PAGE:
We clearly have seen that many individuals do benefit by lower consumption of carbs, so I suspect there really is value in greatly reducing them.

However, I think there is also strong evidence that high intakes of animal fat can be harmful and that replacing these with unsaturated fats would surely be beneficial.

It's not totally clear what is meant by a "balanced meal." But there is now good evidence that eating meals that have a lower glycemic index and a lower carbohydrate content will delay the return of hunger and craving for snacks.

Alternative meals would include eating starches only in the form of whole grain foods such as brown rice or coarse, whole grain bread and eating a higher percentage of calories in the form of healthy fats and healthy sources of protein.

THE FIVE MAJOR CLASSES OF NUTRIENTS ARE:

fats, proteins, carbohydrates, minerals and vitamins. In other words, yes, we all need some fat in our daily diet. There are good fats and bad fats, however. The following is a brief comparison:

GOOD FATS

NOT SO GOOD FATS

UNSATURATED FATS

UNSATURATED FATS  are derived primarily from plants. They are liquid (oil) at room temperature. Oils are generally composed of both monounsaturated and polyunsaturated fats.

SATURATED FATS

SATURATED FATS generally come from animal sources and are solid enough to hold their shape at room temperature (70F). Saturated fats are known as the nutritional "not so good guys". They're known to be associated with some forms of cancer and increase cholesterol levels which can be a contributing factor to heart disease.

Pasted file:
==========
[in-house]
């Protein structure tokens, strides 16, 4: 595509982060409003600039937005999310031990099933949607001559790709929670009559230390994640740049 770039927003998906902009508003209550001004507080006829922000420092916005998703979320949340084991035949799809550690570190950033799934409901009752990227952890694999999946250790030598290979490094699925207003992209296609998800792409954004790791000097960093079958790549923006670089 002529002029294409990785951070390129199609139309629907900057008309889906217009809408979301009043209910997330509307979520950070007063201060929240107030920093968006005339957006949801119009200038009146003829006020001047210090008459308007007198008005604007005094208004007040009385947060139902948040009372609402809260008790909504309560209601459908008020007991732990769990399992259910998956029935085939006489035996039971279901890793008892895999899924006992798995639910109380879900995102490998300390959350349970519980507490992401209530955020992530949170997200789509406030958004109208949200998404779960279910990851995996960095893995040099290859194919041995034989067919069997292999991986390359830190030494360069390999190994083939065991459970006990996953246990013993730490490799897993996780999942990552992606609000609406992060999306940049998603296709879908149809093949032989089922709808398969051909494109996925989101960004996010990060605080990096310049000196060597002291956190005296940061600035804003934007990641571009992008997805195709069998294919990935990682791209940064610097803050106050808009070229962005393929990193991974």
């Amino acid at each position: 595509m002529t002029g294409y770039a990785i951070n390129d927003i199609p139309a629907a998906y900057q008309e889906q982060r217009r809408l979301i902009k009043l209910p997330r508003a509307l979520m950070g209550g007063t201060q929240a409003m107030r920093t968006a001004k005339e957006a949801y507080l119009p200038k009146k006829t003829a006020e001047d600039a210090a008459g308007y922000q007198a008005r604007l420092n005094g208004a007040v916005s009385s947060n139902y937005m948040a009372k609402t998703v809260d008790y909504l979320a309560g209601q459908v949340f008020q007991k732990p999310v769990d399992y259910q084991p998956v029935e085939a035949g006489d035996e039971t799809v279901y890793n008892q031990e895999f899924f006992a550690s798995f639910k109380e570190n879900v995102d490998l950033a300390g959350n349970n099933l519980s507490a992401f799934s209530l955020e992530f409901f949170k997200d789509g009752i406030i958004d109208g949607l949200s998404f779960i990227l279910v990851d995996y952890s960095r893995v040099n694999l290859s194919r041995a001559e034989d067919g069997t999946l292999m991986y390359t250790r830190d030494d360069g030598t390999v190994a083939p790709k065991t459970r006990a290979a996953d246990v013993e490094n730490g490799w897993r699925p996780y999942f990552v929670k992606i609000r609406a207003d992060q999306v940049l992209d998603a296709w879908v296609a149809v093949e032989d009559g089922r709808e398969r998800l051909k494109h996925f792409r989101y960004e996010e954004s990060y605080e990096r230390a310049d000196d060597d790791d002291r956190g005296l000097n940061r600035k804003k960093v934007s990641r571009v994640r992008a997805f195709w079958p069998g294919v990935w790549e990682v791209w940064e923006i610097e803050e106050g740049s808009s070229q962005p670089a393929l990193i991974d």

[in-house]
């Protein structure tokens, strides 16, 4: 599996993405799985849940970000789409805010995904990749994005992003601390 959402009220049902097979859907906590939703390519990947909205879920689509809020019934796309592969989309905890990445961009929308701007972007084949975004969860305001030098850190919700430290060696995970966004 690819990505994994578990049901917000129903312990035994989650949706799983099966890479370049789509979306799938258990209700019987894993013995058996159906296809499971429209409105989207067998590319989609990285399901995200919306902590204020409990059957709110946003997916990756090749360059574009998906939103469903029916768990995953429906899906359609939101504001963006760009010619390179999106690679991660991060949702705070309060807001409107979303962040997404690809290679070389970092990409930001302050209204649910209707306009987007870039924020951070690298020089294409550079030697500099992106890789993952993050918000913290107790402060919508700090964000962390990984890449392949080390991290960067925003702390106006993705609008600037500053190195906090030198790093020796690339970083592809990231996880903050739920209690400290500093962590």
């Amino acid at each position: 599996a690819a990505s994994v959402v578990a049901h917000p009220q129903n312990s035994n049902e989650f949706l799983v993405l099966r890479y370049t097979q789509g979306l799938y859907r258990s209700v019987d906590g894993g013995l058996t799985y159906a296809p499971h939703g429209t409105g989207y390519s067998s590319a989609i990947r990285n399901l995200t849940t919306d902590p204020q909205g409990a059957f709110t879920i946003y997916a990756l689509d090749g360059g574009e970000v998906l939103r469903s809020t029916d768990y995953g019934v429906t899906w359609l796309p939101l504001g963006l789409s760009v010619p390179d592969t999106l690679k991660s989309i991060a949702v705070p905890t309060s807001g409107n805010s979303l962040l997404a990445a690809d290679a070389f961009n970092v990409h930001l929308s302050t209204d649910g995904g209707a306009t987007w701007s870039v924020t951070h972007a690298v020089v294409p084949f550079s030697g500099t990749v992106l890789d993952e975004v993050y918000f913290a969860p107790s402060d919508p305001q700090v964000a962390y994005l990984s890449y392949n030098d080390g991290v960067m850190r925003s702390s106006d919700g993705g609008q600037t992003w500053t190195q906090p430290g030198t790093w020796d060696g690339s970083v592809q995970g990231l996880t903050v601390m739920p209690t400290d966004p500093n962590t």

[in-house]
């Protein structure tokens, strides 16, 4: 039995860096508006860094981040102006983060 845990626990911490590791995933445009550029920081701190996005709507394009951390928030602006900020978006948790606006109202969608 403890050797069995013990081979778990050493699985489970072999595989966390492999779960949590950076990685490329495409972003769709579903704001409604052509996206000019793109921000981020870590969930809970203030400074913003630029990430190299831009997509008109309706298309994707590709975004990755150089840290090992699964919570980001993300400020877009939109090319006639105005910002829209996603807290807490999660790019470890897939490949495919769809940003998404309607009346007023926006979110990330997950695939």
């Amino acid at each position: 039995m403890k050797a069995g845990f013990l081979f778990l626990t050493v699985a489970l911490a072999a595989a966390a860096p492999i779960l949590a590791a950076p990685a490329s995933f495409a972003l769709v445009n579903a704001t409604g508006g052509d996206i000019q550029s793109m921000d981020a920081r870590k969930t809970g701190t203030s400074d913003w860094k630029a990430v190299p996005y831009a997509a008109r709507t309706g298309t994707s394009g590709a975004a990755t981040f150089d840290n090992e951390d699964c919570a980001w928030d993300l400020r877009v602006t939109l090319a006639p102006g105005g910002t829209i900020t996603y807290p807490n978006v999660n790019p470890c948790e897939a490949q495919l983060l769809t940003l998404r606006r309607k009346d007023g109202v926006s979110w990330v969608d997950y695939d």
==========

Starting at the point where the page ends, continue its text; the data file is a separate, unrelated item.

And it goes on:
MONOUNSATURATED FATS

MONOUNSATURATED FATS can help reduce the Levels of LDL cholesterol

HYDROGENATED OILS

HYDROGENATED OILS have been chemically transformed from their normal liquid state (at room temperature) into solids. The hydrogenation process includes pumping extra hydrogen atoms into saturated fat creating trans fatty acids. This converts the mixture into a saturated fat, obliterating any benefits it had as a polyunsaturate. Some researchers believe that hydrogenated oils may actually be more damaging than regular saturated fats for those limiting cholesterol in their diets

POLYUNSATURATED FATS

POLYUNSATURATED FATS are also considered relatively healthy. Omega-3 Oils are a particular classification of fatty acids found in some plants and in the tissues of all sea creatures. These special polyunsaturated oils are known for lowering the bad LDL cholesterol and elevating the good HDL as well as for brain development and growth. Omega-6 Oils provide flexibility to cell membranes and controls a large number of rapid reactions in the body.

 

 

 

 

 

The following is another diet for consideration

 

Mediterranean Diet

mediterranean food

 

About Cretan Diet

 

 

Until recently the diet was simple and wholesome: olive oil, which counted for the 1/3 of the individual's daily need in energy, but mainly cereals, principally bread, pulses, vegetables and fruit and, to a lesser degree, cheese, milk, eggs, fish and a little red wine with every meal.
Taking into account the conditions of today's life, we would recommend a return to the traditional Cretan eating habits.

If someone decides to incorporate a Cretan-like diet, it is good to know the following basics:

 

 

 

Olive Oil and Total Fat